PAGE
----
Too Much Money by Dominick Dunne

June 28, 2011

Plot summary (from the publisher): The last two years have been monstrously unpleasant for high-society journalist Gus Bailey. His propensity for gossip has finally gotten him into trouble — $11 million worth. His problems begin when he falls hook, line, and sinker for a fake story from an unreliable source and repeats it on a radio program. As a result of his flip comments, Gus becomes embroiled in a nasty slander suit brought by Kyle Cramden, the powerful congressman he accuses of murder, and he fears it could mean the end of him.

The stress of the lawsuit makes it difficult for Gus to focus on the novel he has been contracted to write, which is based on the suspicious death of billionaire Konstantin Zacharias. It is a story that has dominated the party conversations of Manhattan’s chattering classes for more than two years. The accused murderer is behind bars, but Gus is not convinced that justice was served. There are too many unanswered questions, such as why a paranoid man who did not go anywhere without bodyguards was suddenly left without protection the very night he perished in a tragic fire. Gus believes the answers lie with Konstantin’s hot-tempered and vengeful wife, Perla. He intends to uncover the truth, even though doing so will gain him another dangerous enemy.


If you’re wondering why I don’t have my standard list of Likes and Dislikes for this book, it’s because I couldn’t finish it. The summary above sounds rather interesting, doesn’t it? That’s what convinced me to check out the book from my library in the first place. But the actual story was extremely slow and plodding, and even after finishing 40 percent of it, I couldn’t figure out what the damn plot was about. It seemed to be little more than a catalog of rich people and their fancy apartments and toys. Seriously, the author sprinkled so many brand names throughout the pages that I’m convinced he received product placement fees for his efforts.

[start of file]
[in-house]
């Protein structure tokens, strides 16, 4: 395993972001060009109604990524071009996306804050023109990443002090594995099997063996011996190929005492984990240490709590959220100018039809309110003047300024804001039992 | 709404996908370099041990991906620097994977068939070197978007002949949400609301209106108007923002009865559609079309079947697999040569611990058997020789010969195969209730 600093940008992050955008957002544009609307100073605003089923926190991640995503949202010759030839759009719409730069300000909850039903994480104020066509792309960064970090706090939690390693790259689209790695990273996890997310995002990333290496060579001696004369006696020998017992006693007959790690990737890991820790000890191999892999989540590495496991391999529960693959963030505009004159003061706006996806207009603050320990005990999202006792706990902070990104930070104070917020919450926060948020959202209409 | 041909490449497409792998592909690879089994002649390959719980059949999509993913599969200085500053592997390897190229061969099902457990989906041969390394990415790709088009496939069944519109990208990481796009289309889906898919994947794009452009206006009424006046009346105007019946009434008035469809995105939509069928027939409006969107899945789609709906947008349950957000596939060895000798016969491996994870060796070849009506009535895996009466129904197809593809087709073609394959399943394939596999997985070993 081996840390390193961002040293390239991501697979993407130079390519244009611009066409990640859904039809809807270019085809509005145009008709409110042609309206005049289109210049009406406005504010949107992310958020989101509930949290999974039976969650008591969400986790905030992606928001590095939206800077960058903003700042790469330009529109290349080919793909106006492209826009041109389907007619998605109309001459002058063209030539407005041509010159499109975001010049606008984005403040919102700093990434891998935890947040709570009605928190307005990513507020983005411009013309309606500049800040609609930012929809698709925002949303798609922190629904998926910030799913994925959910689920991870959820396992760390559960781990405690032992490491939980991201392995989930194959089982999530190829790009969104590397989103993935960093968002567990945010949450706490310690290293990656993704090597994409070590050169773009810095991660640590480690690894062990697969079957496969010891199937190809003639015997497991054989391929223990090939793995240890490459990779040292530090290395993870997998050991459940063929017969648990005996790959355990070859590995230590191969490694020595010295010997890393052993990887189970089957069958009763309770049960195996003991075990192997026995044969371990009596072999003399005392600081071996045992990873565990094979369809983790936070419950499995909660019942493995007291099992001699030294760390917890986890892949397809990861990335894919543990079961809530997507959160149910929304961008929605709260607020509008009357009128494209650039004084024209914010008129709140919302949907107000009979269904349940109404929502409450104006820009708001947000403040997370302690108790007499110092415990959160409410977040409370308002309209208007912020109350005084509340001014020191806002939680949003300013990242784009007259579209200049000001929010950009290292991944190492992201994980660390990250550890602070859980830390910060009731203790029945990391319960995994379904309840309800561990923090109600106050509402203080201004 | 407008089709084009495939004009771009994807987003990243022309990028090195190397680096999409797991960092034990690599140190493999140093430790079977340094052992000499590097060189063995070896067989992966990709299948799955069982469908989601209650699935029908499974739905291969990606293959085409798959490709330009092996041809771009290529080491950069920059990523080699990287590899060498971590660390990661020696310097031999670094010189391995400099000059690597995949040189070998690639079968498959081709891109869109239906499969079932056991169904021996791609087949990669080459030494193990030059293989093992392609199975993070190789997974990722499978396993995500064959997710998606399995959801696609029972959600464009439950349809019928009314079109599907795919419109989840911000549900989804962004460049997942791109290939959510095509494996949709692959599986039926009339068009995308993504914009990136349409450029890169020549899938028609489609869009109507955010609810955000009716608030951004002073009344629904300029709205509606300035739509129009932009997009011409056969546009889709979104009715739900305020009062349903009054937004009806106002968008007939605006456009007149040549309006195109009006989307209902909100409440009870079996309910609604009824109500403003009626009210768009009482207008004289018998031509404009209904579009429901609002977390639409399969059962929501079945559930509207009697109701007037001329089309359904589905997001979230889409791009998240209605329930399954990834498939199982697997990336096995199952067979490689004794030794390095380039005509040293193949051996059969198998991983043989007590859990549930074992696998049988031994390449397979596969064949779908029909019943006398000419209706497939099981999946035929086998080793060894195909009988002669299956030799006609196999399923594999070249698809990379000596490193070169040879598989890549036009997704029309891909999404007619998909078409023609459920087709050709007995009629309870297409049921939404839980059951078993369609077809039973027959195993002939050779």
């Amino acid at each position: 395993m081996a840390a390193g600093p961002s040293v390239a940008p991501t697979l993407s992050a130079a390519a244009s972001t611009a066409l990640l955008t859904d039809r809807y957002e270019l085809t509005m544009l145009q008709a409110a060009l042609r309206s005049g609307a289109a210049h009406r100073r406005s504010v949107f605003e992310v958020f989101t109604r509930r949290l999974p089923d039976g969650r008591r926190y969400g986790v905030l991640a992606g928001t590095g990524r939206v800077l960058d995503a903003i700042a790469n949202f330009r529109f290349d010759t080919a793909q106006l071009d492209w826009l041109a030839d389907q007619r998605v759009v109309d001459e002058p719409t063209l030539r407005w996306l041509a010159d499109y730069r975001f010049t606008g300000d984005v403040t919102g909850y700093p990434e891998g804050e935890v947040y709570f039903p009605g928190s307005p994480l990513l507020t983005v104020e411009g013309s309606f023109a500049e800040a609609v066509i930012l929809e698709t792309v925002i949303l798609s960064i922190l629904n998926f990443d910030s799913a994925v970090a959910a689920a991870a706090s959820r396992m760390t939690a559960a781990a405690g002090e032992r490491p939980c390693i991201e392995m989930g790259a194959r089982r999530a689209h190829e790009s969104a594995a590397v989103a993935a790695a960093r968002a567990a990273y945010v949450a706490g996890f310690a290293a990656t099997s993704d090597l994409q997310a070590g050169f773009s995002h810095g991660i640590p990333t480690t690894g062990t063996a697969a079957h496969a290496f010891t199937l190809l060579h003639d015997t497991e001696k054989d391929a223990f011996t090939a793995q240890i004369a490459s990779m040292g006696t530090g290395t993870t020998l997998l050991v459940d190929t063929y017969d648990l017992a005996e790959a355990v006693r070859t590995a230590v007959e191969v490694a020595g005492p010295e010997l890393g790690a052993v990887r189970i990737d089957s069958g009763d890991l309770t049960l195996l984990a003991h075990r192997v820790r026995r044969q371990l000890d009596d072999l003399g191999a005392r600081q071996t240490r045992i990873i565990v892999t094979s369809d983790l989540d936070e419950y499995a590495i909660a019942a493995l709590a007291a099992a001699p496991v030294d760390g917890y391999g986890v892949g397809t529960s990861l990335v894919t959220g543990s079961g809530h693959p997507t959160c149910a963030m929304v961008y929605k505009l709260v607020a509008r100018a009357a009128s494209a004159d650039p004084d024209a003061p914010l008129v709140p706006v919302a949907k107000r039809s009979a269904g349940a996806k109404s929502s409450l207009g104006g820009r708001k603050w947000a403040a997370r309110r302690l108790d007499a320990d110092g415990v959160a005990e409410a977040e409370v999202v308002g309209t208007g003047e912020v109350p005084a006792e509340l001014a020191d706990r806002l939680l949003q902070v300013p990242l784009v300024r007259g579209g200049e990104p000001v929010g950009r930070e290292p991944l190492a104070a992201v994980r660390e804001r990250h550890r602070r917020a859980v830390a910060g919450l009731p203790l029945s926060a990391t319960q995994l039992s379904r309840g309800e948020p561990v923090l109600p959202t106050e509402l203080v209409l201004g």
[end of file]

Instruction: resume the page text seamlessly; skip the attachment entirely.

Anyway, after checking some other reviews, I learned that Dominick Dunne has written some other books about this same high society set, and those previous novels were rather well received. Doesn’t matter; this one was such an utter waste of time that I’m inclined to forget about this author altogether.


As with all books that were too boring for me to finish, I give this one 0 stars out of 5.

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